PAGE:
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Tools

Best Wood Lathe

Lathes are one of those woodworking tools that not every woodworker needs. They are a specialty tool, used for turning wood spindles for furniture, table legs, and wood bowls. While I know that some wood turners (the term for people who use a lathe) can make some amazing things on their lathes, it’s just not the tool for all of us.

On the other hand, there are things which you can do on a lathe, which you can’t do on any other type of tool. I don’t care how hard you try; you’re not going to be very successful making a turned wood table leg on a table saw, although in theory it should be possible. Even so, to make it possible would require holding the part in a spindle; much like you would in a lathe.

A woodworking lathe depends a lot on the skill of the individual wood turner, as they are essentially carving the spindle, with the lathe only rotating the work piece to allow the cutting action to happen evenly all around the circumference of it. Cutting is accomplished with a series of hand-held chisels, with only a tool rest to reduce the amount of strain on the woodworker’s hands.

Turning wood is hard on the chisels, especially if you are turning dense hardwoods. Good quality chisels are needed, so that they will hold an edge. Even so, you'll probably find that you need to sharpen them frequently. Having a bench grinder on hand to do this makes using a wood lathe much more enjoyable.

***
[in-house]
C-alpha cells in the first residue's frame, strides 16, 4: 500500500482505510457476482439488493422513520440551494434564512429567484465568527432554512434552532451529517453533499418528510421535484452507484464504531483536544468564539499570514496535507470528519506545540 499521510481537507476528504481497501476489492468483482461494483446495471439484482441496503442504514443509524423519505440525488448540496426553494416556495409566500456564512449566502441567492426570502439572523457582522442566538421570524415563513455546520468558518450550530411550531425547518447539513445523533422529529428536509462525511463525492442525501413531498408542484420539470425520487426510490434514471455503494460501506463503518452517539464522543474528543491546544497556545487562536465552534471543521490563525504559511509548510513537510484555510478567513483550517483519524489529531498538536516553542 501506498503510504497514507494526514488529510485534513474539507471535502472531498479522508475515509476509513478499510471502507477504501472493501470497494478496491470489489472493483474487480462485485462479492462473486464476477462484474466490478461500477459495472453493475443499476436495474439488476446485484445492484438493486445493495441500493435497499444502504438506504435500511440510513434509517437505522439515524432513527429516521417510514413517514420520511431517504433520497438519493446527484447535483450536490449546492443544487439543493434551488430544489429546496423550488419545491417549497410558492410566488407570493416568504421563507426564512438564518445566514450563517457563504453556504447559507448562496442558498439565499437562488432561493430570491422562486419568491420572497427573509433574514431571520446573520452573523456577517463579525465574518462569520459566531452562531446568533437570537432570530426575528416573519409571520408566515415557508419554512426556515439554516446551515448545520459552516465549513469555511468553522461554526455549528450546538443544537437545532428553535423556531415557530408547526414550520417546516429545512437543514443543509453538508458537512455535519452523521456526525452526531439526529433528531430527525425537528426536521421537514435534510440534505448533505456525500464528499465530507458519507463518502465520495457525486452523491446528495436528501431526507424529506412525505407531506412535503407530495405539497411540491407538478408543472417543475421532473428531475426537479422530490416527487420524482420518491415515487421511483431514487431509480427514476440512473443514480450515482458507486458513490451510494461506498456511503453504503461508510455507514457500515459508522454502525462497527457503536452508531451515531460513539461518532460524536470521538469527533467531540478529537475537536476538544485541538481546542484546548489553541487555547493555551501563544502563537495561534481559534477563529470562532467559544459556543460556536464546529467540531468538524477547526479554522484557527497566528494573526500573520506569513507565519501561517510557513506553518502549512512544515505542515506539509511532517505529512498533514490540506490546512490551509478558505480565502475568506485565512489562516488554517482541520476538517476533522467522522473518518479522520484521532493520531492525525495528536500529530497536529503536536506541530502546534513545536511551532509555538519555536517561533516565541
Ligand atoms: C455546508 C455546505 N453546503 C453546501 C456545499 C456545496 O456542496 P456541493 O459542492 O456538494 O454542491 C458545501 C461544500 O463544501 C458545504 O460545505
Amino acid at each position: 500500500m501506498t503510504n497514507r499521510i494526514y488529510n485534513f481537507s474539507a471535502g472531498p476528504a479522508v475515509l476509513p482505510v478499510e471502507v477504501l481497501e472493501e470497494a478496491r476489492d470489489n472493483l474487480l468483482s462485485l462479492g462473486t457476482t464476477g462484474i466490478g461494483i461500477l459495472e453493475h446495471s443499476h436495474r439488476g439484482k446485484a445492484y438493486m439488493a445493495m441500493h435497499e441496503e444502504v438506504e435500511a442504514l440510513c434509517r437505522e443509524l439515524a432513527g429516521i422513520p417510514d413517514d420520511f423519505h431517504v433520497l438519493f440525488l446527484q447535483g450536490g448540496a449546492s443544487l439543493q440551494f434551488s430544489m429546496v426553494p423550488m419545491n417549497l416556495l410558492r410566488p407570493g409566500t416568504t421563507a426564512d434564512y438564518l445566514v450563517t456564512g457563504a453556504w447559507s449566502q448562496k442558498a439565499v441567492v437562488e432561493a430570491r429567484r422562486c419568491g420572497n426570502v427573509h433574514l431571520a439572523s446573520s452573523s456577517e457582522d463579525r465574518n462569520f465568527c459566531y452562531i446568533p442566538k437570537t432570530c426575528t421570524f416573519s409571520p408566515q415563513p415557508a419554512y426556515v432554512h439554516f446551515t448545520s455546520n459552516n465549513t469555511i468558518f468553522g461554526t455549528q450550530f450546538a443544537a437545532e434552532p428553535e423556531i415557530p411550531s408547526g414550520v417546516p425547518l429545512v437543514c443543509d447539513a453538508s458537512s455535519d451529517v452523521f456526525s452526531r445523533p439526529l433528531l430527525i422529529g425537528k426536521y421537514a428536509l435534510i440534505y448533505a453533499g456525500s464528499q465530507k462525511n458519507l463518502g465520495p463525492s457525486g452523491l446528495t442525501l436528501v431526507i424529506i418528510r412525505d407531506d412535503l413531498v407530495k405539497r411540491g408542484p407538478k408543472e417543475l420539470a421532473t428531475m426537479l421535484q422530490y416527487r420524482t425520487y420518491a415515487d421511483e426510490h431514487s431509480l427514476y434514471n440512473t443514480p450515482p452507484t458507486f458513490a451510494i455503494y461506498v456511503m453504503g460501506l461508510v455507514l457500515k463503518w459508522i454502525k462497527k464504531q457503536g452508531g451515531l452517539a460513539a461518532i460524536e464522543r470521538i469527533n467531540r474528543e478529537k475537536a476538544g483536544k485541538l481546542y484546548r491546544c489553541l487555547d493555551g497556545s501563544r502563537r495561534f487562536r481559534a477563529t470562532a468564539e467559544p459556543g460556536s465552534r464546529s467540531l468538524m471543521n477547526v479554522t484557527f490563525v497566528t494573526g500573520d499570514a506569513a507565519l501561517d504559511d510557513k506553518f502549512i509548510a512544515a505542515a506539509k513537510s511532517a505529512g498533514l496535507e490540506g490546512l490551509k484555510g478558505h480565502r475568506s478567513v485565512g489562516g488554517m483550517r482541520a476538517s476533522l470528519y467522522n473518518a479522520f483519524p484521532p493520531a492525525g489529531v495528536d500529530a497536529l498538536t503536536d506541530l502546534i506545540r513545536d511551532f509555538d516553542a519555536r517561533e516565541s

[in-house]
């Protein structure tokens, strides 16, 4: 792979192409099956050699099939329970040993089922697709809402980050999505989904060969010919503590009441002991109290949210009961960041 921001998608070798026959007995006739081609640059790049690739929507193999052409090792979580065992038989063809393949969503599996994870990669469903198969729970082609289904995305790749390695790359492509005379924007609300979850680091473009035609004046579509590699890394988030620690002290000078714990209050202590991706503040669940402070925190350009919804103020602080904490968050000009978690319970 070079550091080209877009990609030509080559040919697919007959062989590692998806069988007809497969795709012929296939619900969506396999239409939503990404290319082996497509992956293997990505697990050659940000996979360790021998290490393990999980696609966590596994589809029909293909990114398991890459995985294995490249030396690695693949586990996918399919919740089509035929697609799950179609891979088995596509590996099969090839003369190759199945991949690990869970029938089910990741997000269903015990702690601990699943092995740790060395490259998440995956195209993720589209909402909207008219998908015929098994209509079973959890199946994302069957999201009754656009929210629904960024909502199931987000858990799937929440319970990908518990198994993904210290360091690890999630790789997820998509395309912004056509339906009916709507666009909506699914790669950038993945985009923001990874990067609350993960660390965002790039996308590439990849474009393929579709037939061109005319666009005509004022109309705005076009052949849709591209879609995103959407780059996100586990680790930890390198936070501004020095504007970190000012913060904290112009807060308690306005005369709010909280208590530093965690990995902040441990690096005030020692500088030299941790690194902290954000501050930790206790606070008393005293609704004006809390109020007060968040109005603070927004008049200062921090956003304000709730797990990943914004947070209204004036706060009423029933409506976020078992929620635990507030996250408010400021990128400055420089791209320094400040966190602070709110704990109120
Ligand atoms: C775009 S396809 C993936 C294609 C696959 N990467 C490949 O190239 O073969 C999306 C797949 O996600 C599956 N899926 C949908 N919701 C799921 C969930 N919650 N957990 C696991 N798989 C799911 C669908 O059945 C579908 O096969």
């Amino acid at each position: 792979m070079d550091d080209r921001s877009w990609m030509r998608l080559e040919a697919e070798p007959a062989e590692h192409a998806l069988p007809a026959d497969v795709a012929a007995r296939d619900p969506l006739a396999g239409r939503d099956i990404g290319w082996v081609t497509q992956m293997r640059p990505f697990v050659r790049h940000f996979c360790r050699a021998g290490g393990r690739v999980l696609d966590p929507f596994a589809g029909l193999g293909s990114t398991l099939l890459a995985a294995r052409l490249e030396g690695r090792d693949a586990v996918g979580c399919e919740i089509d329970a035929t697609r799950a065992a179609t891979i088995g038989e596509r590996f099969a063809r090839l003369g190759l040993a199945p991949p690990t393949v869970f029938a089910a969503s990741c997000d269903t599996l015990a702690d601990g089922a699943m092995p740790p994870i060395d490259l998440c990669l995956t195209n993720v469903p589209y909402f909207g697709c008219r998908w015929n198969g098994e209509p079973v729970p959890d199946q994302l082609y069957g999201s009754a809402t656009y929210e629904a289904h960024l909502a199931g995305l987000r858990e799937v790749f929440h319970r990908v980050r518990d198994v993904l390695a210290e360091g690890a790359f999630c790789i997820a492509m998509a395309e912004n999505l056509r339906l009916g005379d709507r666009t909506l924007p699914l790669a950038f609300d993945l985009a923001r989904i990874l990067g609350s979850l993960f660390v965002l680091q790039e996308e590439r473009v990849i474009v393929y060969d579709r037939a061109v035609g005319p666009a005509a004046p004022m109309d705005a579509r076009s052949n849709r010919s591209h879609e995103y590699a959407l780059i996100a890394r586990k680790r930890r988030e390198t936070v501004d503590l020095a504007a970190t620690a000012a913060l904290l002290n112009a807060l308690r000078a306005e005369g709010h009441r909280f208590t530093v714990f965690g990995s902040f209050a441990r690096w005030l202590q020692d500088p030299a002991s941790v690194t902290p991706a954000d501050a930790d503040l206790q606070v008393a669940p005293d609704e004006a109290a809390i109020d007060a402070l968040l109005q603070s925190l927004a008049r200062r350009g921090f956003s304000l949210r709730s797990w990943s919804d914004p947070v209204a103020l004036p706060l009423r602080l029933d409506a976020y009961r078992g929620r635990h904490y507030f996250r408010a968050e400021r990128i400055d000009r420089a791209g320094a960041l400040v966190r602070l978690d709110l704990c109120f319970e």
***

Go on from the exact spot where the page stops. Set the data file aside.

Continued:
If you need additional information to help you in your search for a wood lathe, be sure to check out out buyer's guide provided below.

Central Machinery 65345 5-Speed Bench Top Wood Lathe

This lathe, manufactured by Central Machinery and sold by our good friends at Harbor Freight is an incredible bargain. It comes with a 1/2 HP motor, which delivers 750 to 3,200 RPM across five adjustable speeds. The lathe’s capacity is 18-inches long and up to 10-inches in diameter, which isn’t bad for a bench top lathe. The faceplate is 3-inches in diameter and it comes with both live and spur centers.

Grizzly H2669 Hobby Lathe/Disc Sander

If you only need a lathe on occasion, this unique lathe from Grizzly may be the answer. It's powered by your corded drill, which limits its power somewhat. But if you have a beefy 1/2-inch drill, it will handle small projects just fine. The tailstock and tool rest are mounted to the rails along with your drill, making it a functional lathe. Both spur and screw centers are provided and you can also use this as a disk sander by attaching a pad to the drill and a table in place of the tool rest.

Woodstock Lathe Attachment for Drill Press (D4088)

This unique attachment from Woodstock allows you to convert any drill press into a drill press. It mounts to the drill press table and the drill chuck with both screw and spur centers for the chuck, giving you variety in how you hold the workpiece. The tool rest is 12-inches long, allowing you to work on pieces up to 24-inches long, if your drill press has enough room between the table and the chuck. It might take a bit of time to get used to turning wood vertically, but for those who have never used a lathe, there would be no time lost in unlearning how to turn the wood. For the hobbyist who only has occasional need for a lathe or limited space in their workshop, this is a great option.

PSI Woodworking Commander 10-Inch Variable Speed Midi Lathe